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Entries From September 2009

September 13, 2009

Star Tours II

Filed under 3D, Movies, Work

Coming to a Disney theme park near you in 2011, the sequel to Star Tours.

Video is here.

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September 11, 2009

First Windows 7 Ad

Filed under Computers, Software

Microsoft released their first Windows 7 ad a couple of days ago. It features super cute kid Kylie, previously seen here.


This put a smile on my face. Well done Microsoft!


Meanwhile, in the Matrix…

Mac’s don’t crash

You can’t get a virus on a Mac

What exactly is Apple advertising here? Have they actually used their own products?

Time to take the red pill, Apple.

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September 7, 2009

SIGGRAPH Attendance

Filed under 3D, SIGGRAPH

I like to use SIGGRAPH as a gauge for how business is in the 3D industry.

The conclusion: things aren’t good.

There were approximately 12,000 attendees…less than half of last year in LA and the smallest turnout since 1980 in Seattle.

My first SIGGRAPH was in ‘97, which was also the best attended at nearly 50,000.

Jon Peddie Research has a nice chart with the attendance numbers…


Full article is here.

Windows 7 Gem #9

Filed under Computers, Software

Creating a new folder is easier in Win7 with a new keyboard shortcut: Ctrl-Shift-N.

I use this one all the time…and it makes me mad when I go back to Vista and can’t use it.



September 1, 2009

Home Theater Nirvana

Filed under Gadgets, HDTV, Reviews

image I bought a new super remote: the Nevo Q50.

What I like:

  • Don’t have to aim remote (uses RF to talk to Nevo Connect, which is connected to my devices via IR Emitters)
  • Can use remote in any room
  • No number pad (those keys are wasted on me)
  • Almost everything can be done via 31 hard buttons
  • Four hard buttons that use the remote’s screen for labeling
  • One-handed operation
  • Voltage sensor for devices that do not have discreet on/off codes (like the PS3)
  • Completely customizable color, 320x240 touch screen
  • NevoStudio Pro 2.0 - really good/easy software for programming
  • You can get the screens to look *exactly* like you want. For example, I just took an image from the manual for my PS3 controller and made that a screen. Then I placed hotspots on the buttons that mapped to the actual IR remote output for a PS3 (via IR2BT).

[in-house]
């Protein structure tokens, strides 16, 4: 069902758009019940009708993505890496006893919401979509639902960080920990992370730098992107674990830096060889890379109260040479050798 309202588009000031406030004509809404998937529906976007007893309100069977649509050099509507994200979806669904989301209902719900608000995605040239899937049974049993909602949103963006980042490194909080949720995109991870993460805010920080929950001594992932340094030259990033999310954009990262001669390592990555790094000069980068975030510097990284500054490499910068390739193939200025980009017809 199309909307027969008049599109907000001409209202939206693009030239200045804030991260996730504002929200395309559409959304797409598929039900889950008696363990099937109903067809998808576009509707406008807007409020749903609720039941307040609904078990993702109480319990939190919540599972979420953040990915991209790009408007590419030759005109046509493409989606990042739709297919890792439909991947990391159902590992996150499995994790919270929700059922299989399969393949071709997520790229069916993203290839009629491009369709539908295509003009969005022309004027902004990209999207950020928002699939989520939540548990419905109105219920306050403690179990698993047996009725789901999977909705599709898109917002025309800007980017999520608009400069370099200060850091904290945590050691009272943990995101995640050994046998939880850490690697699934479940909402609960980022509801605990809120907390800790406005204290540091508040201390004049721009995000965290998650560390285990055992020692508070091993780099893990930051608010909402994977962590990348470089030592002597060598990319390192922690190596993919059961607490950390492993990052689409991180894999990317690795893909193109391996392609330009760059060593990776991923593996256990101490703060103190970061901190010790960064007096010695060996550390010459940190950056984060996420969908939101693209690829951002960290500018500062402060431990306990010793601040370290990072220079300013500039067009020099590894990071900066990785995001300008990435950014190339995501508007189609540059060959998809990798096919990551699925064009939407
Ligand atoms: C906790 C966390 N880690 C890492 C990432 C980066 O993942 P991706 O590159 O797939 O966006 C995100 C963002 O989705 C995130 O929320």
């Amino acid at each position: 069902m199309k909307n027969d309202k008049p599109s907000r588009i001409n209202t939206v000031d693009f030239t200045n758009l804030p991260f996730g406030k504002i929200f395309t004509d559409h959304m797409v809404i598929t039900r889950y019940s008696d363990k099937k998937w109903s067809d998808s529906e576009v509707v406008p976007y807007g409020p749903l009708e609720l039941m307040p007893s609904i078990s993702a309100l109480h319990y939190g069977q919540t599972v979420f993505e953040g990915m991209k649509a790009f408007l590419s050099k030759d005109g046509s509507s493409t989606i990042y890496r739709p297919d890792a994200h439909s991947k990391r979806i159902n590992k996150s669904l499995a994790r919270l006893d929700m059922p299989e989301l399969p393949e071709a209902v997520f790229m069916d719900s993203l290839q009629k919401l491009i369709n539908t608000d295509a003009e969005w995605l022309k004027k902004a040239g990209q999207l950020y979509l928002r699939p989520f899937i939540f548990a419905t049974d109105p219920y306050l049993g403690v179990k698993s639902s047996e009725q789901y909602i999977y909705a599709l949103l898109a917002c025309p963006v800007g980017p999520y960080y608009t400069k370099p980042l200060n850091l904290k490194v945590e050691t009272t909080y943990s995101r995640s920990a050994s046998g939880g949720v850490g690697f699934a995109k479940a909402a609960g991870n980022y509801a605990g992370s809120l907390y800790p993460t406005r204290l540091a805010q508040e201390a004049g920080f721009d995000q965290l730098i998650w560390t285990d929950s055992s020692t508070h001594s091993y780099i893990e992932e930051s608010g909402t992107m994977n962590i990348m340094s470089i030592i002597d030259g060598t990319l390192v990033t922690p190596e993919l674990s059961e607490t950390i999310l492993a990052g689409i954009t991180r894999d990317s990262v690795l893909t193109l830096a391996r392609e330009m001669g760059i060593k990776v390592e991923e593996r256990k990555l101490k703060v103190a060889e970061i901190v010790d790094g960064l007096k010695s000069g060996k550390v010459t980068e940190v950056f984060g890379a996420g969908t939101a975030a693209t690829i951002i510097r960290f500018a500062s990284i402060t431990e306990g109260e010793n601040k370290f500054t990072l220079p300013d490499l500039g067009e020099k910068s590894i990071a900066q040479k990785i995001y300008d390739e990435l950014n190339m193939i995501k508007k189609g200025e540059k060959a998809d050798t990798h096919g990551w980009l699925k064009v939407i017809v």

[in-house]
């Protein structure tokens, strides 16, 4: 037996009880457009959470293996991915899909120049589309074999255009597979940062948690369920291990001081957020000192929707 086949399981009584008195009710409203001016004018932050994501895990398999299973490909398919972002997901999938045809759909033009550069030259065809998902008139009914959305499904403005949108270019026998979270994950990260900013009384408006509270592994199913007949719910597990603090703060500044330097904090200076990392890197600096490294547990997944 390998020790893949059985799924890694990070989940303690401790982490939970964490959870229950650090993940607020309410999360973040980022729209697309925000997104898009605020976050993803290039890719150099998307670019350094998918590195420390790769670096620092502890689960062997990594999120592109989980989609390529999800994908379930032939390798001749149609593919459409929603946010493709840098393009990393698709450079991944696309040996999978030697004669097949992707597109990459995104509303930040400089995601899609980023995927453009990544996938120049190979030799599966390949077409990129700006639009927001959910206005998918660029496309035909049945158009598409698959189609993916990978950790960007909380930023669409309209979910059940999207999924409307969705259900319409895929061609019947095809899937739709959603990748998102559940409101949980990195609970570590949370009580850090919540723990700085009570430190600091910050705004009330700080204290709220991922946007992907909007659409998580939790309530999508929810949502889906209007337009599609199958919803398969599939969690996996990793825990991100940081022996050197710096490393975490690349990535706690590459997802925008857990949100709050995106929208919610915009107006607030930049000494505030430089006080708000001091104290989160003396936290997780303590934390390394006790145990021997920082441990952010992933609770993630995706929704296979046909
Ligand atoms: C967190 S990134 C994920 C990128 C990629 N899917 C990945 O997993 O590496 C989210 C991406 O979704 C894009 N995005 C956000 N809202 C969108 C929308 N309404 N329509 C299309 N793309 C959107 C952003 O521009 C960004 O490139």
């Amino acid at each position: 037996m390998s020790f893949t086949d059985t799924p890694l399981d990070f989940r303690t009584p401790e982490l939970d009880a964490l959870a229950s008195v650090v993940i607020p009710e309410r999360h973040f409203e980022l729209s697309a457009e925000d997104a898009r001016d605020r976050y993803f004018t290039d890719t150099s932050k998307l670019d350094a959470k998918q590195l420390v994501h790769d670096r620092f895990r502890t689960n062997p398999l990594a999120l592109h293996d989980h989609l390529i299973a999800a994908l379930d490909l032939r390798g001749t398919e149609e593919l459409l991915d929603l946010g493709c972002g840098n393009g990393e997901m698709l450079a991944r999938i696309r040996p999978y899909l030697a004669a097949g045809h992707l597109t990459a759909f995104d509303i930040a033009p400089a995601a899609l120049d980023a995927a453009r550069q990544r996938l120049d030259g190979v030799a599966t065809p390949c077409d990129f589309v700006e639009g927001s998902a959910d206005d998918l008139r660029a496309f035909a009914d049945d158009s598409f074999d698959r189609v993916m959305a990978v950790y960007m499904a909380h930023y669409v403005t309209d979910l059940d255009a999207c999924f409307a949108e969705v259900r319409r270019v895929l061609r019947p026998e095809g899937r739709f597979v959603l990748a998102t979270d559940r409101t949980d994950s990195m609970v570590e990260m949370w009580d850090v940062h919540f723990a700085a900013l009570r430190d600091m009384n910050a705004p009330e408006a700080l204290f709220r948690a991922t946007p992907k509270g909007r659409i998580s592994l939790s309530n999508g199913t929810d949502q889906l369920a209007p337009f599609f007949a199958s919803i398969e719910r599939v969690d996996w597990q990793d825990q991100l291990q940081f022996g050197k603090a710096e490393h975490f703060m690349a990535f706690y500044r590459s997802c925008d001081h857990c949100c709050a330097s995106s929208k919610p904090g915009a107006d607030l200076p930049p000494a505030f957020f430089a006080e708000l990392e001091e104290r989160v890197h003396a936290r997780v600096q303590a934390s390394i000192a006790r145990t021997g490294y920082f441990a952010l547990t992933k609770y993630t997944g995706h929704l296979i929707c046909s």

What I don’t like:

  • Has to be charged approximately every three days
  • Software only runs on 32 bit Vista (not 64 bit Windows 7, which is what I normally run)
  • You get obsessed wanting to customize the screens to look perfect…and you are never finished
  • Resistive screen doesn’t work well with fingers (fingernails work better)

I bought the Nevo Q50 Remote, Nevo Connect, and NevoStudio Pro 2.0 software for about $550 on eBay from a merchant called “jdm-cafe.” Normally, you buy this remote from a home theater installer that will do all the programming for you…but what fun is that? I think this remote is more than a $1000 if you buy it from an installer.

I bought a voltage sensor (for my PS3) and 6 IR emitters from Remote Shoppe for about $140.

To figure out when my PS3 is powered on, I connected the voltage sensor to the power lines on a USB cable I plugged into the PS3. I learned about this technique for detecting the power state of a PS3 here.

I’m really happy with how slick this setup works. *NOW*, everything just works. Press the “PS3” button and…

  • TV turns on
  • TV switches to HDMI for PS3
  • Receiver turns on
  • Receiver switches to PS3 digital audio
  • PS3 powers on (if it isn’t already on)
  • Remote switches to PS3 control, with volume keys controlling the receiver

And when I’m done, I press “Power Down System”…

  • TV turns off
  • Receiver turns off
  • PS3 is sent a macro for turning off (if it is currently on)

Mmmmmmm…home theater nirvana! This makes me *really* happy. :)


About September 2009

This page contains all entries posted to David's Blog in September 2009. They are listed from oldest to newest.

August 2009 is the previous archive.

October 2009 is the next archive.

Many more can be found on the main index page or by looking through the archives.

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